Princess Victoria of Kent came to be acknowledged as William's heir presumptive, as Adelaide had no further pregnancies. While there were rumours of pregnancies well into William's reign (dismissed by the King as "damned stuff"), they seem to have been without basis.
At the time of their marriage, William was not heir-presumptive to the throne, but became so when his brother Frederick, Duke of York, died childless in 1827. Given the small likelihood of his older brothers producing heirs, and William's relative youth and good health, it had long been considered extremely likely that he would become king in due course. In 1830, on the death of his elder brother, George IV, William acceded to the throne. One of King William's first acts was to confer the Rangership of Bushy Park (for thirty-three years held by himself) on Queen Adelaide. This act allowed Adelaide to remain at Bushy House for her lifetime.
The King and Adelaide were crowned on 8 September 1831 at Westminster Abbey. Adelaide was deeply religious and took the service very seriously. William despised the ceremony, and acted throughout, it is presumed deliberately, as if he was "a character in a comic opera", making a mockery of what he thought to be a ridiculous charade. Adelaide alone among those attending received any praise for her "dignity, repose and characteristic grace".
Adelaide was beloved by the British people for her piety, modesty, charity, and her tragic childbirth history. A large portion of her household income was given to charitable causes. She also treated the young Princess Victoria of Kent (William's heir presumptive and later Queen Victoria) with kindness, despite her own inability to produce an heir and the open hostility between William and Victoria's mother, the Dowager Duchess of Kent. She refused to have women of questionable virtue attend her Court. Wrote Clerk of the Privy Council Charles Greville of her, "The Queen is a prude and refuses to have the ladies come décolletées to her parties. George the 4th, who liked ample expanses of that kind, would not let them be covered."
Adelaide attempted, perhaps unsuccessfully, to influence the King politically. She never spoke about politics in public; however, she was strongly Tory. It is unclear how much of William's attitudes during the passage of the Reform Act 1832 were due to her influence. The Press, the public and courtiers assumed that she was agitating behind the scenes against reform, but she was careful to be non-committal in public. As a result of her alleged partiality, she became unpopular with reformers. Unbelievable rumours circulated that she was having an affair with her Lord Chamberlain, the Tory Lord Howe, but almost everyone at court knew that Adelaide was inflexibly pious and was always faithful to her husband. The Whig Prime Minister, Lord Grey, had Lord Howe removed from Adelaide's household. Attempts to reinstate him after the Reform Bill had passed were not successful, as Lord Grey and Lord Howe could not come to an agreement as to how independent Howe could be of the government.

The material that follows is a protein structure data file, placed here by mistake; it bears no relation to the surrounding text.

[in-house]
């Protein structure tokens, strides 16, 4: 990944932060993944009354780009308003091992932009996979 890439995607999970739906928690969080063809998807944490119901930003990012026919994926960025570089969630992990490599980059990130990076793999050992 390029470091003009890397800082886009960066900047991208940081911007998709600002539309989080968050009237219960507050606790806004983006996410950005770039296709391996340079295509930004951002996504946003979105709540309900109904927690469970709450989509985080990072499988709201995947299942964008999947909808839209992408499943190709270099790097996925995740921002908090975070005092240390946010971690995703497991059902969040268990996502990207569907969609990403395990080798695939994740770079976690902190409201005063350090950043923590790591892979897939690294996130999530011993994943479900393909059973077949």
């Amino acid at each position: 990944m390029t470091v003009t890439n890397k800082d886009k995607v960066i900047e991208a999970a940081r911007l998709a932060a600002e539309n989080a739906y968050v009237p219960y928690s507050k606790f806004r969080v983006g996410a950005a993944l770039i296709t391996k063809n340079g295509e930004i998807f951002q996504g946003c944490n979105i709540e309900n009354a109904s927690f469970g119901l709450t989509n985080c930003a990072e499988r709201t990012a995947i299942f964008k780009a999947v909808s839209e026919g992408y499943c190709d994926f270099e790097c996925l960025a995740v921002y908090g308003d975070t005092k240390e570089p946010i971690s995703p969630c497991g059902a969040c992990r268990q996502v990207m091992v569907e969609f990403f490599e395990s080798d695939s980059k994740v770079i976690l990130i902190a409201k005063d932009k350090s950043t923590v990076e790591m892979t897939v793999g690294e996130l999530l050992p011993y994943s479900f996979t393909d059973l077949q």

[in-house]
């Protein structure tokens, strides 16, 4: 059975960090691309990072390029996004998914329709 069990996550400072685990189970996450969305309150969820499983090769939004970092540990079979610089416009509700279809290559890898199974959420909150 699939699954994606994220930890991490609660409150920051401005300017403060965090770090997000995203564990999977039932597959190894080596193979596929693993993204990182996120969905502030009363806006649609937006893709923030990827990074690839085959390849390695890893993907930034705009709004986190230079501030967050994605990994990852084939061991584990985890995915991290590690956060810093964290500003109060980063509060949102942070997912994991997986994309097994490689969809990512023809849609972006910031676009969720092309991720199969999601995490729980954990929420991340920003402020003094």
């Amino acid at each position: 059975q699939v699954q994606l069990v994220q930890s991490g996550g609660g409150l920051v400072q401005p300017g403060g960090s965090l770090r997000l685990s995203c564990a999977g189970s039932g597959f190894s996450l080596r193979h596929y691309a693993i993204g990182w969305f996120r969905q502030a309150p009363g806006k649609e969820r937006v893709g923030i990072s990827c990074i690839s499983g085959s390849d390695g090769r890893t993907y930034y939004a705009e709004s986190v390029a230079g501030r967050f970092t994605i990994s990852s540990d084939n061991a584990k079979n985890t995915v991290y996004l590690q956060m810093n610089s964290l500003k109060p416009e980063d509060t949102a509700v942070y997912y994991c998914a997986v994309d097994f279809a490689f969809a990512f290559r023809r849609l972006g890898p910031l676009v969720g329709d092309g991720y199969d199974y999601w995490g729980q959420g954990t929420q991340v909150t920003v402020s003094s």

In October 1834, a great fire destroyed much of the Palace of Westminster, which Adelaide considered divine retribution for the vagaries of reform. When the Whig ministry of Lord Melbourne was dismissed by the King, The Times newspaper blamed the Queen's influence, though she seems to have had very little to do with it. Influenced by her similarly reactionary brother-in-law, the Duke of Cumberland, she did write to the King against reform of the Church of Ireland.
Both William and Adelaide were fond of their niece, Princess Victoria of Kent, and wanted her to be closer to them. Their efforts were frustrated by Victoria's mother, the Duchess of Kent. The Duchess refused to acknowledge Adelaide's precedence, left letters from Adelaide unanswered and commandeered space in the royal stables and apartments for her own use. The King, aggrieved at what he took to be disrespect from the Duchess to his wife, bluntly announced in the presence of Adelaide, the Duchess, Victoria and many guests, that the Duchess was "incompetent to act with propriety", that he had been "grossly and continually insulted by that person", and that he hoped to have the satisfaction of living beyond Victoria's age of majority, so that the Duchess of Kent would never be Regent. Everyone was aghast at the vehemence of the speech, and all three ladies were deeply upset. The breach between the Duchess and the King and Queen was never fully healed, but Victoria always viewed both of them with kindness.
Queen Adelaide was dangerously ill in April 1837, at around the same time that she was present at her mother's deathbed in Meiningen, but she recovered. By June, it became evident that the King was fatally ill himself. Adelaide stayed beside William's deathbed devotedly, not going to bed herself for more than ten days. William IV died from heart failure in the early hours of the morning of 20 June 1837 at Windsor Castle, where he was buried. Victoria was proclaimed as Queen, but subject to the rights of any issue that might be born to Adelaide on the remotely possible chance that she was pregnant.
The first queen dowager in over a century (Charles II's widow, Catherine of Braganza, had died in 1705, and Mary of Modena, wife of the deposed James II, died in 1718), Adelaide survived her husband by twelve years.
In early October 1838, for health reasons, Adelaide travelled to Malta aboard HMS Hastings, stopping at Gibraltar on the way and staying on the island for three months. Lacking a Protestant church on Malta, the queen dowager paid for the construction of the Collegiate Church of St Paul in Valletta. In the summer of 1844, she paid her last visit to her native country, visiting Altenstein Palace and Meiningen.